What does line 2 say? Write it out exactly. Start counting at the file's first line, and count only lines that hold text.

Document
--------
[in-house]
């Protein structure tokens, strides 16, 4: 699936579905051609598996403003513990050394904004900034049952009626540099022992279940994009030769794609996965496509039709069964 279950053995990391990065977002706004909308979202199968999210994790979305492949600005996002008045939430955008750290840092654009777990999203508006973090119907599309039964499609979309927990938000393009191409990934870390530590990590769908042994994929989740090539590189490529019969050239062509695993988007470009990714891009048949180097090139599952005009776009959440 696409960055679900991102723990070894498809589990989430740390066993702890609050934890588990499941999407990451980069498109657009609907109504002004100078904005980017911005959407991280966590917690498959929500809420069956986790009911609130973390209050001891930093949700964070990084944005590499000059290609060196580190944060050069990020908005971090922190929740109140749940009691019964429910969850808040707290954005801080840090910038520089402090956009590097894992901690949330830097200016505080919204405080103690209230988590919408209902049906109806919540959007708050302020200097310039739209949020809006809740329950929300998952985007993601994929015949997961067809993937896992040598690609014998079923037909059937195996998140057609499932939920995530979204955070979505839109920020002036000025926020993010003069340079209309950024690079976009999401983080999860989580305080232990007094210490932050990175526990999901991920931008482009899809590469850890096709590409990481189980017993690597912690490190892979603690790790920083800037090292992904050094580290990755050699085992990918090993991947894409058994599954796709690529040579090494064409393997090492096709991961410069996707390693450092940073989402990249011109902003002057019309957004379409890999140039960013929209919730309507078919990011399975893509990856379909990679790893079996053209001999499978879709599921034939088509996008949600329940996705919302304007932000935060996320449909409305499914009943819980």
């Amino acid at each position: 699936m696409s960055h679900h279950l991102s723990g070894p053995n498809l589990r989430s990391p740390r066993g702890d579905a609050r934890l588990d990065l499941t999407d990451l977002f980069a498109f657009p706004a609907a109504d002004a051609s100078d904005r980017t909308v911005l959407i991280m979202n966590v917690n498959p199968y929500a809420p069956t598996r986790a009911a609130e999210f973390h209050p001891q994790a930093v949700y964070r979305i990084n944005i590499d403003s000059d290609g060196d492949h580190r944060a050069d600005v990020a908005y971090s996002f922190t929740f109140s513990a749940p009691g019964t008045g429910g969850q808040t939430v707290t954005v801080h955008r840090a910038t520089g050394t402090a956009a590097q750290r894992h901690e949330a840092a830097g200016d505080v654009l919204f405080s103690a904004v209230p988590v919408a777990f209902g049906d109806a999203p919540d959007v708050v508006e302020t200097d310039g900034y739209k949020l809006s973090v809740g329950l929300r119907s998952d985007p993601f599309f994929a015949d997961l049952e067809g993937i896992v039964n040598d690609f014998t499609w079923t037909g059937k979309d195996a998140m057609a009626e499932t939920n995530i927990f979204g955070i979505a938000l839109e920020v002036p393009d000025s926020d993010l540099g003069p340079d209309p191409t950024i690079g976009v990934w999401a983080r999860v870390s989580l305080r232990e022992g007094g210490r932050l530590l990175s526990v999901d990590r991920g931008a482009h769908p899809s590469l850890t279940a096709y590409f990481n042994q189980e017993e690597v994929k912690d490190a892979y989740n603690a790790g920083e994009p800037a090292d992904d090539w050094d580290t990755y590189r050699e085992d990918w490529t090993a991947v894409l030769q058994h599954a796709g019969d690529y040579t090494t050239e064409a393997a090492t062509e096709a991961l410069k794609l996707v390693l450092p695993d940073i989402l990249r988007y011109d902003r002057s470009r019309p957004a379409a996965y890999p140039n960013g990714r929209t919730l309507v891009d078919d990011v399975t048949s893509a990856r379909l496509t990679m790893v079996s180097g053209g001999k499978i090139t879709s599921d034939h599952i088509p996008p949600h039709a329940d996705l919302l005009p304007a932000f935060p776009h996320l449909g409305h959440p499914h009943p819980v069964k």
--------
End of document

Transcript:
């Protein structure tokens, strides 16, 4: 699936579905051609598996403003513990050394904004900034049952009626540099022992279940994009030769794609996965496509039709069964 279950053995990391990065977002706004909308979202199968999210994790979305492949600005996002008045939430955008750290840092654009777990999203508006973090119907599309039964499609979309927990938000393009191409990934870390530590990590769908042994994929989740090539590189490529019969050239062509695993988007470009990714891009048949180097090139599952005009776009959440 696409960055679900991102723990070894498809589990989430740390066993702890609050934890588990499941999407990451980069498109657009609907109504002004100078904005980017911005959407991280966590917690498959929500809420069956986790009911609130973390209050001891930093949700964070990084944005590499000059290609060196580190944060050069990020908005971090922190929740109140749940009691019964429910969850808040707290954005801080840090910038520089402090956009590097894992901690949330830097200016505080919204405080103690209230988590919408209902049906109806919540959007708050302020200097310039739209949020809006809740329950929300998952985007993601994929015949997961067809993937896992040598690609014998079923037909059937195996998140057609499932939920995530979204955070979505839109920020002036000025926020993010003069340079209309950024690079976009999401983080999860989580305080232990007094210490932050990175526990999901991920931008482009899809590469850890096709590409990481189980017993690597912690490190892979603690790790920083800037090292992904050094580290990755050699085992990918090993991947894409058994599954796709690529040579090494064409393997090492096709991961410069996707390693450092940073989402990249011109902003002057019309957004379409890999140039960013929209919730309507078919990011399975893509990856379909990679790893079996053209001999499978879709599921034939088509996008949600329940996705919302304007932000935060996320449909409305499914009943819980």